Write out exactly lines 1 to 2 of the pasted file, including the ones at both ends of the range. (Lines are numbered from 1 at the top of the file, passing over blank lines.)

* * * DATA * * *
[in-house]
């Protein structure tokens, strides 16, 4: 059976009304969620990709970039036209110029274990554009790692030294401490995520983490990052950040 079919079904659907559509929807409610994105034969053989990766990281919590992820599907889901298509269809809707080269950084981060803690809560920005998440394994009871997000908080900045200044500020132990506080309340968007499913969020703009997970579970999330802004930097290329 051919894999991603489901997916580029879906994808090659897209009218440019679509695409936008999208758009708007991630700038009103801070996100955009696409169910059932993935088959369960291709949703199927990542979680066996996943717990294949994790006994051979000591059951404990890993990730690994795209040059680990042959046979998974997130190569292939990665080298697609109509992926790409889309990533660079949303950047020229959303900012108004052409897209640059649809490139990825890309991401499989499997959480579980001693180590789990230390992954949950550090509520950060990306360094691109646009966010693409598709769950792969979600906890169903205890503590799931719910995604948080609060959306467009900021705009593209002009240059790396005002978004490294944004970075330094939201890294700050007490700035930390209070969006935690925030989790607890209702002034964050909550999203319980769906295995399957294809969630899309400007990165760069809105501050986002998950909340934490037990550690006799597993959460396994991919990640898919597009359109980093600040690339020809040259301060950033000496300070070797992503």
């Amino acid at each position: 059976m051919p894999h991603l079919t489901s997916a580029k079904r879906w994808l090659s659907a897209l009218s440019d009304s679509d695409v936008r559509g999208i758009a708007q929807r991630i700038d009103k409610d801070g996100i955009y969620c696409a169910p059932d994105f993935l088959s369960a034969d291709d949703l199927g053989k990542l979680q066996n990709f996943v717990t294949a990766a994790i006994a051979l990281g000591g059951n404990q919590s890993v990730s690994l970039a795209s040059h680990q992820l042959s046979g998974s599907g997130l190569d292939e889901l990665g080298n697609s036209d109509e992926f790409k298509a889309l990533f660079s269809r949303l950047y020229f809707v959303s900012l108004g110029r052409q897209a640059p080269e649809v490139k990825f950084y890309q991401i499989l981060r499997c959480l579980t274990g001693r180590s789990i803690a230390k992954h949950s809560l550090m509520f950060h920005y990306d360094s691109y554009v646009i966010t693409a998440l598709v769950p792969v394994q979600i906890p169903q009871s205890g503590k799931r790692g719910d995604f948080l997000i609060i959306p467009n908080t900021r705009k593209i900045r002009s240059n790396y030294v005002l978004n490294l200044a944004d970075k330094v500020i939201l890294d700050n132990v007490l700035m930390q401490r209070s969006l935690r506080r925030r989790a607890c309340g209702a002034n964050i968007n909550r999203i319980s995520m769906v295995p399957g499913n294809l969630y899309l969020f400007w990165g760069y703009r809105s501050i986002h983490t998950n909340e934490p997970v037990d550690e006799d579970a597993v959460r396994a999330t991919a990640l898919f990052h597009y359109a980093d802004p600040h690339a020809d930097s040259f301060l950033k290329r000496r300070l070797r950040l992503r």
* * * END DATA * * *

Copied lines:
[in-house]
């Protein structure tokens, strides 16, 4: 059976009304969620990709970039036209110029274990554009790692030294401490995520983490990052950040 079919079904659907559509929807409610994105034969053989990766990281919590992820599907889901298509269809809707080269950084981060803690809560920005998440394994009871997000908080900045200044500020132990506080309340968007499913969020703009997970579970999330802004930097290329 051919894999991603489901997916580029879906994808090659897209009218440019679509695409936008999208758009708007991630700038009103801070996100955009696409169910059932993935088959369960291709949703199927990542979680066996996943717990294949994790006994051979000591059951404990890993990730690994795209040059680990042959046979998974997130190569292939990665080298697609109509992926790409889309990533660079949303950047020229959303900012108004052409897209640059649809490139990825890309991401499989499997959480579980001693180590789990230390992954949950550090509520950060990306360094691109646009966010693409598709769950792969979600906890169903205890503590799931719910995604948080609060959306467009900021705009593209002009240059790396005002978004490294944004970075330094939201890294700050007490700035930390209070969006935690925030989790607890209702002034964050909550999203319980769906295995399957294809969630899309400007990165760069809105501050986002998950909340934490037990550690006799597993959460396994991919990640898919597009359109980093600040690339020809040259301060950033000496300070070797992503």